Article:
Re: Proposal: Addition of a random number generator to GLib

On Wed, 24 Mar 1999, Kenneth Albanowski wrote:
> On Tue, 23 Mar 1999, Jeff Garzik wrote:
> > FWIW, I use checksumming in one form or another very frequently, mostly
> > in applications totally unrelated to encryption and encoding.  I think
> > having MD5 and CRC (at least) in Glib would be very useful.

> The problem is the tendancy to creep: if you have one CRC, then somebody
> will probably want a different CRC, and if you have MD5, somebody will
> want a better cryptographic hash -- MD5 is already partially obsolete in
> any case, and will undoubtedly be completely obsolete some time in the
> future. Presumably the maintainer of the crypto library understands these
> needs and has undertaken the maintenance burden. In that respect,
> duplication of effort is not helpful.

Two main points here.  First, I specifically call it a "checksum"
module because I don't really see serious crypto-heads using Glib for
their encrypting.  It is intended as a checksum API, not a
cryptographic hash API, and I think there is a key distinction there.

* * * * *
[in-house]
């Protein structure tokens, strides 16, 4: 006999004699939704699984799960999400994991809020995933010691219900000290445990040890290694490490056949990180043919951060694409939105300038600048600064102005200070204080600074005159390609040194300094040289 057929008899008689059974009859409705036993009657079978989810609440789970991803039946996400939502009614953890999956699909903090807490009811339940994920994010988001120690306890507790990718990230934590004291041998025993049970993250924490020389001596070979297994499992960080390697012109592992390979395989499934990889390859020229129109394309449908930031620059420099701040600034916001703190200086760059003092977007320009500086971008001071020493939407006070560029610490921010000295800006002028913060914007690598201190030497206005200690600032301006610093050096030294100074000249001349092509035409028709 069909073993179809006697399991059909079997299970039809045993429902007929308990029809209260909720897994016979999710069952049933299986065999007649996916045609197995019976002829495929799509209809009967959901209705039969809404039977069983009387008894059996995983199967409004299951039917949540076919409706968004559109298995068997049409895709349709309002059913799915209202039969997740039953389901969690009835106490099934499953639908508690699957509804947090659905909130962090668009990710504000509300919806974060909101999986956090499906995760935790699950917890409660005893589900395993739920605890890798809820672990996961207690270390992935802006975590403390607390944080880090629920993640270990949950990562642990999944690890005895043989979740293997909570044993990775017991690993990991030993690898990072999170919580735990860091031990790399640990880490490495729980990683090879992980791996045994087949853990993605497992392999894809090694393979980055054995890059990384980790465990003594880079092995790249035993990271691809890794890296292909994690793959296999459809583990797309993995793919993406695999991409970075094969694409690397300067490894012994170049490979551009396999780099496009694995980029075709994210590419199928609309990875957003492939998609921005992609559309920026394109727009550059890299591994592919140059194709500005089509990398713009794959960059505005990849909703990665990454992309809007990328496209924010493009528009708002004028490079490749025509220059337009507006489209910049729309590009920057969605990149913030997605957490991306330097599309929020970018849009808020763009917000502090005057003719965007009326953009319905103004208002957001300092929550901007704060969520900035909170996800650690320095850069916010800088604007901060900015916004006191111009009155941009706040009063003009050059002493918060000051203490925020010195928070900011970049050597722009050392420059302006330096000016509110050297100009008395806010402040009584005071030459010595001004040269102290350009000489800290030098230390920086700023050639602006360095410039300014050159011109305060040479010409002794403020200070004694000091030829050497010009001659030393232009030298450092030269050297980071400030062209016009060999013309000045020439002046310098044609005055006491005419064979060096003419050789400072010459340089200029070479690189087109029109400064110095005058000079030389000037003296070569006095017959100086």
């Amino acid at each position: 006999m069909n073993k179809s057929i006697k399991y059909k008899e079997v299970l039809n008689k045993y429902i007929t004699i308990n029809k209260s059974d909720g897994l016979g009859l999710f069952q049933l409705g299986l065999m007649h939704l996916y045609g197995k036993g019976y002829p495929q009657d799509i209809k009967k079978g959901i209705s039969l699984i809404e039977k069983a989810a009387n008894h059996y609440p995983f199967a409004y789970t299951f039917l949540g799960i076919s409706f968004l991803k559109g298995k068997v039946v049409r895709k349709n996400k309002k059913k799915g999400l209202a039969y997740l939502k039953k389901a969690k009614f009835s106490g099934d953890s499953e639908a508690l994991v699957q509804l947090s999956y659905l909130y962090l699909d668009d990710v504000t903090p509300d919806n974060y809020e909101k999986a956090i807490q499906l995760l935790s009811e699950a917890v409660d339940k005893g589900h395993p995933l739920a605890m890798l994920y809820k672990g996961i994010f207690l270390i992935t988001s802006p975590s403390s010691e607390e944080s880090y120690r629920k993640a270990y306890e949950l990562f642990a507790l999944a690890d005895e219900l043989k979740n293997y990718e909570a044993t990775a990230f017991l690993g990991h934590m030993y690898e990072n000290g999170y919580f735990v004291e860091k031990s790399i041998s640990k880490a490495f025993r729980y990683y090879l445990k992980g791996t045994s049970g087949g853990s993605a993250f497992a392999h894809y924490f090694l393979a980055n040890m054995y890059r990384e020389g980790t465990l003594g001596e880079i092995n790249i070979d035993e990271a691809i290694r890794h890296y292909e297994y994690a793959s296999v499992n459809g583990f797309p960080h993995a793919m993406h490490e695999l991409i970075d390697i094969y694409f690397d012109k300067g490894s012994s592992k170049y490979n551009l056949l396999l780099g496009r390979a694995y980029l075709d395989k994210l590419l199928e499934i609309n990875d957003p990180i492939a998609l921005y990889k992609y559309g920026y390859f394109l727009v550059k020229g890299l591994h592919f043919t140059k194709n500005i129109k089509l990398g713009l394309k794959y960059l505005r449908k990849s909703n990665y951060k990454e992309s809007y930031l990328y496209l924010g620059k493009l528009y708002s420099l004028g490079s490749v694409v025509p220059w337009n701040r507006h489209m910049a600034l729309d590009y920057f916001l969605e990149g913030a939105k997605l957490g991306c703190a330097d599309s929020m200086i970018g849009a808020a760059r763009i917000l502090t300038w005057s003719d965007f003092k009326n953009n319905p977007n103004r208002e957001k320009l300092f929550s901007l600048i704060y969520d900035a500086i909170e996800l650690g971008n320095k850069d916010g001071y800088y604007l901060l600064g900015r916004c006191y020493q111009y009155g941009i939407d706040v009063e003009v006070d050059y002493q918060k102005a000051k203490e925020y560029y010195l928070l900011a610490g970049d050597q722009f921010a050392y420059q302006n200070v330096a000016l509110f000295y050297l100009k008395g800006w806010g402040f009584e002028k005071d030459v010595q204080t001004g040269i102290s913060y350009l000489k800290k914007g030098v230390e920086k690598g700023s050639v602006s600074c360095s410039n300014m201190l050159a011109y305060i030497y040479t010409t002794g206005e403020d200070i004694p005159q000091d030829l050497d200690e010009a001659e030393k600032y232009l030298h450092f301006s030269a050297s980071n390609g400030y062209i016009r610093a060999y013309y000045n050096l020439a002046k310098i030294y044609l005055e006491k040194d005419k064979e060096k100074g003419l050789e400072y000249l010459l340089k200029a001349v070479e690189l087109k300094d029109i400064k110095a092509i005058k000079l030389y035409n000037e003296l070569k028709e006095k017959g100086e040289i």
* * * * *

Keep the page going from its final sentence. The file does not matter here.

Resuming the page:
I see this as a way of providing checksum capability to reduce
duplication of effort.

If you draw a line in the sand, creep shouldn't be a problem.  I didn't
want this to turn into a collection of all the checksum routines
available.  I would prefer just a couple checksums, one that will fit
nicely in a machine integer (CRC perhaps), and a high-precision
checksum (MD5? SHA-1?) for when 32 bits just ain't enough.

Basically something that provides good coverage for general checksum cases.

> Then again, crypto libraries can be painful to use for political reasons,
> and there are some fairly common CRC algorithms that will be useful to
> lots of folks. There are even techniques available for using arbitrary CRC
> polynomials, which might very well belong in GLib if no other library
> currently has those facilities. 

You enumerate here many of the reasons I want to have checksums in Glib :)
Pulling down OpenSSL just to verify a file's integrity is a bit much...


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